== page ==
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Creo Sketch: a Free 2D Paint and Sketch Program from PTC

PTC's Creo Sketch allows you to draw Spline profiles and apply paint effects.

The option to paint inside or outside closed profiles (called friskets) using broad brushstrokes makes it easy to create color patches with clean edges.

In the era of Gigabyte computing and jumbo CAD packages, it’s pretty difficult to imagine a substantive program from an installation file less than 20 MB. PTC‘s Creo Sketch, released this week, comes in a small packet (18 MB), downloadable for free. But the content is a full-fledged 2D sketch and paint application, by no means skimpy in its feature set.

Creo Sketch is not meant to be a precision-drafting program, like Autodesk’s AutoCAD LT or Dassault Systemes’ DraftSight. In concept and function, it may be closer to Autodesk SketchBook Designer, a fun, creative drawing program powered by flexible Splines. You’ll find that stock 2D objects in Creo Sketch — circles, lines, arcs, and rectangles — can easily be edited as Spline objects. Once you terminate a command (by clicking on the middle-mouse button), your 2D object turns into an editable Spline profile with control points, ready to be pinched, poked, stretched, and reshaped to your heart’s content.

Creo Sketch comes with a collection of virtual drawing tools: pencil, marker, and air brush, all customizable. It works in a layer-based system (similar to Adobe Photoshop or Illustrator), so you can stack up your Splines and painted profiles in separate layers. You can easily select your sketched profile, rotate, resize, and reposition it (you do it through the Warp command). The program lacks features that let you snap to midpoints and centers, but that’s obviously by design. When trying to capture a concept quickly on a napkin, you won’t attempt such detailed placements.

In Paint mode, you can easily trace the outline of your Spline profile (the Auto-trace command) or fill it with color patches and gradients. You won’t find a dedicated gradient tool, but you can create a gradient by picking two colors, then drawing a straight line to define the direction of your gradient’s flow. Remember, however, that you can only fill closed profiles with colors. With Spline segments, you need to snap your end point to your start point to close the profile. To snap, hold the Shift key and hover your mouse around the target.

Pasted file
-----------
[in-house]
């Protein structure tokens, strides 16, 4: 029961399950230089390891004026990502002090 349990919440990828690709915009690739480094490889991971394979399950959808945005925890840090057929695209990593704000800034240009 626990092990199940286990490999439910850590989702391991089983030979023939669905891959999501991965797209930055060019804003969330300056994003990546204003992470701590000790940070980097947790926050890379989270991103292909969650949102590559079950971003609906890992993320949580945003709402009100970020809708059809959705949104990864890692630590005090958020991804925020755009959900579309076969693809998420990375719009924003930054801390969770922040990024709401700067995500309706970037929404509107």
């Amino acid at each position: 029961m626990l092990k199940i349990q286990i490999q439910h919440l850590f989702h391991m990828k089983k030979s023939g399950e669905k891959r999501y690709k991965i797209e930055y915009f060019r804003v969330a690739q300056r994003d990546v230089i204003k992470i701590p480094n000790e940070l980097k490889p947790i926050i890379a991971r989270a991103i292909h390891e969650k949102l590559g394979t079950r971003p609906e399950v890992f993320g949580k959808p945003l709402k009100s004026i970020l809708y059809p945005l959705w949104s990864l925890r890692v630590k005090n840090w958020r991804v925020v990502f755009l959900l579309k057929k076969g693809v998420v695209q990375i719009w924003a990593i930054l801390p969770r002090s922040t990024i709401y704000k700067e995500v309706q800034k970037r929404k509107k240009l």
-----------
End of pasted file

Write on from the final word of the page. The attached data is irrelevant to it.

When painting, you can select a frisket (a closed profile), specify whether you want to paint inside or outside, then start painting in broad brushstrokes. The software makes sure your colors remain inside the profile, or outside. (Without this option, it would be difficult to get color patches with clean edges.)

Zooming in and out is straightforward; there are buttons for that in the floating toolbar. But panning around the canvass or zooming into a specific area proves trickier. Creo Sketch’s use of the middle-mouse button is a bit unusual. Whereas in most software, scrolling the middle-mouse button automatically zoom in or zoom out of a view, in Creo Sketch, this produces no effects. But if you hold Shift + middle-mouse, you can pan around the canvass. To zoom into a specific area, you need to use Ctrl + middle-mouse. To zoom out of the area, you use Ctrl + Alt + middle-mouse (not a very convenient setup, in my experience).

For efficiency, you can use Spline curves as guides to create paint lines and color patches, but they’re not associative. In other words, after you apply a fill to your Spline profile, if you edit the profile (say, you stretch it a few pixels wider), the paint layer won’t automatically update; you’ll have to add some paint if you want your color patch to reflect the edit. That’s because the paint layers are raster layers (edit must be performed at the pixel level), whereas your Spline curves remain Vector objects (edit can be performed on geometry).

PTC’s Creo Sketch may be a good indicator of the company’s commitment to its Creo strategy, set a year ago. Steering away from the traditional approach to offer a hefty, all-inclusive CAD package, PTC declared it would shift to modular CAD solutions: a series of purpose-built programs you can pick and choose from. (Borrowing Apple’s marketing slogan, Brian Shepherd, PTC’s executive VP of product development, famously said, “There’s an app for that.”)

In the best sense, Creo Sketch is a digital sketch pad, a compact program offering a lot of play for small disk space. As a free download, you might say it costs less than a sketch pad.

For more, watch the video clip below:

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About Kenneth

Kenneth Wong has been a regular contributor to the CAD industry press since 2000, first an an editor, later as a columnist and freelance writer for various publications. During his nine-year tenure, he has closely followed the migration from 2D to 3D, the growth of PLM (product lifecycle management), and the impact of globalization on manufacturing. His writings have appeared in Cadalyst, Computer Graphics World, and Manufacturing Business Technology, among others.


  1. Sankara Narayanan

    Cool stuff.

    Nicely explained the features and areas of improvements

  2. good explanation and easier to use than Autodesk product… PTC and SolidWorks seem to be eating Autodesk for breakfast with there 2D sketch-up downloads with nice instructions for Newbies to follow.

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